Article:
After observing years of success and growth in its percussion and winter guard divisions, Winter Guard International took a step into the unknown in 2015 with the creation of WGI Winds.
The man tapped to tackle the challenge of orchestrating an entirely new competitive category was former Centerville High School Director of Bands and current WGI Winds Director Wayne Markworth.
“The winds division was created to give wind players the same opportunities that the performers in winter guard and percussion have had,” Markworth mused while reflecting on the decision to create the new winds category. “Those two divisions have been successful for many years and the sheer number of participating groups and members shows how important it is to them.”
The move to create a winds division wasn’t a blind one. A survey showed Markworth and his team that 20 percent of the members in WGI winter guards and percussion groups were actually wind players, providing further validation through data that WGI Winds had the potential to be successful.
“[Wind players] now have the opportunity to enjoy the participation and excitement while performing on their primary instrument,” explained Markworth.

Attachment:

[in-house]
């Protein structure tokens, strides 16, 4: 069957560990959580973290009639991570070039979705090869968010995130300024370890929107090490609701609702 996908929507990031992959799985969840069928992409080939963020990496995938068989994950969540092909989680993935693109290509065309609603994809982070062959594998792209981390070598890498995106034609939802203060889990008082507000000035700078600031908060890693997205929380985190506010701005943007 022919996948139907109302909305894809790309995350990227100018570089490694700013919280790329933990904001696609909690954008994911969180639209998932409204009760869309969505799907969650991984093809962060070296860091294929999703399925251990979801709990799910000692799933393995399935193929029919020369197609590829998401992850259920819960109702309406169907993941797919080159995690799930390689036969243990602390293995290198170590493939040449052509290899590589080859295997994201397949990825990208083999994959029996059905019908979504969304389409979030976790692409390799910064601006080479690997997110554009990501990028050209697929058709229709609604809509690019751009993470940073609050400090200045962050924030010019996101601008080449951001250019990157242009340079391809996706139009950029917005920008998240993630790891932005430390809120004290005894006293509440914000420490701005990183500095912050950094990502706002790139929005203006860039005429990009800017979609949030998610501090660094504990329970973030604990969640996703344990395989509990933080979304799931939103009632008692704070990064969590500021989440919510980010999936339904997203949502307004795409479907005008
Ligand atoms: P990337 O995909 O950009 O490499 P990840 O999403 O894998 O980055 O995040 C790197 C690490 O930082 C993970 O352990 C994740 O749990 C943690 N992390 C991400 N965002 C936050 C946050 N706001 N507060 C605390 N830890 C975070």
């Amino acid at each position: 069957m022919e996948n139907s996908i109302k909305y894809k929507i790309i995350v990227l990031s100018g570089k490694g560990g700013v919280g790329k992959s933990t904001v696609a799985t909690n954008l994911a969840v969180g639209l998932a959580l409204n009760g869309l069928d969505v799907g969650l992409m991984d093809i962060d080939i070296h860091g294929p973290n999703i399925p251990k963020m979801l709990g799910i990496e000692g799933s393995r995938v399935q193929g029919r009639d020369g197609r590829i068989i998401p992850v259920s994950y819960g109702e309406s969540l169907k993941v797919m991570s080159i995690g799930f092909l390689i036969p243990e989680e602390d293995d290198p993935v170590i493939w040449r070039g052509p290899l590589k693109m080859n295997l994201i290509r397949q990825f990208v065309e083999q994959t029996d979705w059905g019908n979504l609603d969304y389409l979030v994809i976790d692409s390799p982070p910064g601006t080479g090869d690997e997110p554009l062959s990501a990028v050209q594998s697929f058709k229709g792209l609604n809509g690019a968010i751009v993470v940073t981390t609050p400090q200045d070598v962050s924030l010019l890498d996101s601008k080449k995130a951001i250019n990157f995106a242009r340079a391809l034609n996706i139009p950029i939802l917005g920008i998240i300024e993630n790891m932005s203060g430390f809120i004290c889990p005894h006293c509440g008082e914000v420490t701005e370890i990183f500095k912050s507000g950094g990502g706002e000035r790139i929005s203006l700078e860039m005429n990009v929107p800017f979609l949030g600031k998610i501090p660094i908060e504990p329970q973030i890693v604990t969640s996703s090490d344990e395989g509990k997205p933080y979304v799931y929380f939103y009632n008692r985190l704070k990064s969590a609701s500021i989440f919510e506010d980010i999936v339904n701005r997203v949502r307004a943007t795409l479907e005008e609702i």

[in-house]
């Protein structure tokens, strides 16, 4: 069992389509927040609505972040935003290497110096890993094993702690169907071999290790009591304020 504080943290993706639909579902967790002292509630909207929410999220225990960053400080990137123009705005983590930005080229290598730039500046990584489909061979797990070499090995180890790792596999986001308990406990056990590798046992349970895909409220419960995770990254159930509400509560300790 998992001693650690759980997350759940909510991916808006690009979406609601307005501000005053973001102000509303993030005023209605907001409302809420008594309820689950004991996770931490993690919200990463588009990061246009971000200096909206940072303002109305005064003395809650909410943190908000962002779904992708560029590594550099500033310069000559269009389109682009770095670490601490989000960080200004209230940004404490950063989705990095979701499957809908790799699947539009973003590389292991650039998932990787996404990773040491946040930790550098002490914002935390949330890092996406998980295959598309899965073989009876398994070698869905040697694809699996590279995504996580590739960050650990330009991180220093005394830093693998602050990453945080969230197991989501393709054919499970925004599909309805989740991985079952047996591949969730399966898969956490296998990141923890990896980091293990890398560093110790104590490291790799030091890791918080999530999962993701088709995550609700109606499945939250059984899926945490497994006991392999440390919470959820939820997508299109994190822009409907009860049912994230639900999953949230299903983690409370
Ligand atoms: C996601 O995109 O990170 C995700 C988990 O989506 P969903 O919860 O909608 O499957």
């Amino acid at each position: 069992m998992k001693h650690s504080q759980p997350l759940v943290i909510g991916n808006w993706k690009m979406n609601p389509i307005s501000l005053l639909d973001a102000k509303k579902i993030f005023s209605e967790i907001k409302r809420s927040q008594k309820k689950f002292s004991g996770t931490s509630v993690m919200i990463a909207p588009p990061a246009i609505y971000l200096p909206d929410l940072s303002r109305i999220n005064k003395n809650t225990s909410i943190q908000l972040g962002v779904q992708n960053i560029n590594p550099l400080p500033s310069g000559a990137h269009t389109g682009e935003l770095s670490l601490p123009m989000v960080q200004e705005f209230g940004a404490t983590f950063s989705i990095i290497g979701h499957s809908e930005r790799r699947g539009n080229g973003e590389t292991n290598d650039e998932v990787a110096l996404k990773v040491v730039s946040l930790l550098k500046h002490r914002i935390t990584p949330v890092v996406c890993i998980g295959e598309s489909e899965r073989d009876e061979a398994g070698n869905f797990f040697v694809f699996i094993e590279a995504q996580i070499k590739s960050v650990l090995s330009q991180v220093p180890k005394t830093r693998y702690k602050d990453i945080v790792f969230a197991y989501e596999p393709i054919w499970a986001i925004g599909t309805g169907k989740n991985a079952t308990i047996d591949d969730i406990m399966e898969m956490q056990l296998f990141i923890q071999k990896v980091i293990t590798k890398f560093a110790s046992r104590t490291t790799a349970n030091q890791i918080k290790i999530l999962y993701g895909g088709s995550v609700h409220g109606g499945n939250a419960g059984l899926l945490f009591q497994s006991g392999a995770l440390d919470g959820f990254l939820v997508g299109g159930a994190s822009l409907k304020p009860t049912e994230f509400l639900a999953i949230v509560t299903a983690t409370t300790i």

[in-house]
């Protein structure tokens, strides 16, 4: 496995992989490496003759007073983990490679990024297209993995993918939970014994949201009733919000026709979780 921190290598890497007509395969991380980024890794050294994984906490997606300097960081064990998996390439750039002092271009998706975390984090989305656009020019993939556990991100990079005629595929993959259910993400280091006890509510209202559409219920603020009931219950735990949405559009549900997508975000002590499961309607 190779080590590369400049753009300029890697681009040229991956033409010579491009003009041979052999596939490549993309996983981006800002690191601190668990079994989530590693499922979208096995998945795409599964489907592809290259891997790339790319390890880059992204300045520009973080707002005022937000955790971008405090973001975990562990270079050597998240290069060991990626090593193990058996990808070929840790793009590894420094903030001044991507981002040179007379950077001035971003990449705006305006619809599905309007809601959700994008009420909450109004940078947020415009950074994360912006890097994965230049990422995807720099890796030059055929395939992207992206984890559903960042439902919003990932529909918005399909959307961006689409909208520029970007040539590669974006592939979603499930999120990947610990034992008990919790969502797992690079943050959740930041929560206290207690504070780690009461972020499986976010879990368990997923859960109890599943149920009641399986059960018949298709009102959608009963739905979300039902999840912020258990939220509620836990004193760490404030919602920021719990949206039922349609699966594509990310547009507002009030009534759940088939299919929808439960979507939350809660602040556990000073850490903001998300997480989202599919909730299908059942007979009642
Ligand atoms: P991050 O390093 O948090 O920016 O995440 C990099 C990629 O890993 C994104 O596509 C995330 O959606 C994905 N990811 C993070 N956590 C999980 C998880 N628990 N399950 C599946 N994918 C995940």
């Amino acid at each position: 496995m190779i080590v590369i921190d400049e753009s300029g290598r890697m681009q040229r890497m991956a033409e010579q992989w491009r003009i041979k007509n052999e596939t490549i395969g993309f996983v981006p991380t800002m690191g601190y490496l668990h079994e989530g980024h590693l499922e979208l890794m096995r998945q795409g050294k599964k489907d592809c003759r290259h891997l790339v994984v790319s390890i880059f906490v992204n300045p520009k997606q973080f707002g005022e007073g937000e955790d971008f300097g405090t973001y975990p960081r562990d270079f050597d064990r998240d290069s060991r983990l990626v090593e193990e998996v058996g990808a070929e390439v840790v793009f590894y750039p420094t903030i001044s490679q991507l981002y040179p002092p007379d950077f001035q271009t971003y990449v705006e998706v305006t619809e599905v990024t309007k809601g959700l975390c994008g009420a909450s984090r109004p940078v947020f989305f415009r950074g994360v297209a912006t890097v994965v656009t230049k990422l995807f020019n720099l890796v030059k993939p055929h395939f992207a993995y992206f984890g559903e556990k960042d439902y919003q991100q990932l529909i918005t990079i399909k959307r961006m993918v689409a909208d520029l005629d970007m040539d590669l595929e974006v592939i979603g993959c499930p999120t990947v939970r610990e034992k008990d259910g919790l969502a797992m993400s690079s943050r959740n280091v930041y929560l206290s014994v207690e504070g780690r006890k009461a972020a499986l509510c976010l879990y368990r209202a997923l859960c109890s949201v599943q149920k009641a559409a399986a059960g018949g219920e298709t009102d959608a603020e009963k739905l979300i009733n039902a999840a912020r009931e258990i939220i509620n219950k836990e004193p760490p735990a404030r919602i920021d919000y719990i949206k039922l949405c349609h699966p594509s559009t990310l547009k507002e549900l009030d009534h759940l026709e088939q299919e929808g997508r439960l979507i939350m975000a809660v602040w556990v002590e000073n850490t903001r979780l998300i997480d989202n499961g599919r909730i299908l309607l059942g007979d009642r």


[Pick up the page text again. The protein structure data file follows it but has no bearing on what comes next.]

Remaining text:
The endeavor wasn’t without its challenges. In addition to wading through a potential logistical nightmare with the addition of new venues and days of competition to WGI Championships, Markworth and his team had to create a whole new set of rules and regulations.
In the end, fans and performers were treated to an exciting new outlet for the activity – one that provides a unique appeal to smaller programs.
Dave Marvin of Northglenn Performance Theatre echoed this sentiment in a recent WGI video.
“There are so many avenues that [WGI Winds] will reach,” observed Marvin. “It will take the small bands like our band with 60 kids that we can really give that experience to everyone.”
Markworth agreed with Marvin and added that large band programs will also benefit from the new performance medium.
“I think WGI Winds will benefit any school group if it is approached from a music educational point of view,” Markworth explains. “Students are getting more instruction and time on their instruments in an extra-curricular activity and that will only improve the entire band program. We saw groups from small school band programs and also some large ones. Perhaps it will benefit the smaller programs more because the intimate indoor venue is so much friendlier to a small group than performing outdoors where the sound dissipates so quickly. They have a much greater opportunity indoors to really connect with the audience.”
All in all, Markworth said the new circuit was everything he hoped it would be.
“The inaugural year of WGI Winds was absolutely fantastic and met all of our expectations,” Markworth reflected. “I think the division is going to grow by leaps and bounds.”
What did you think of the inaugural season of WGI Winds? Let us know if the comments section below.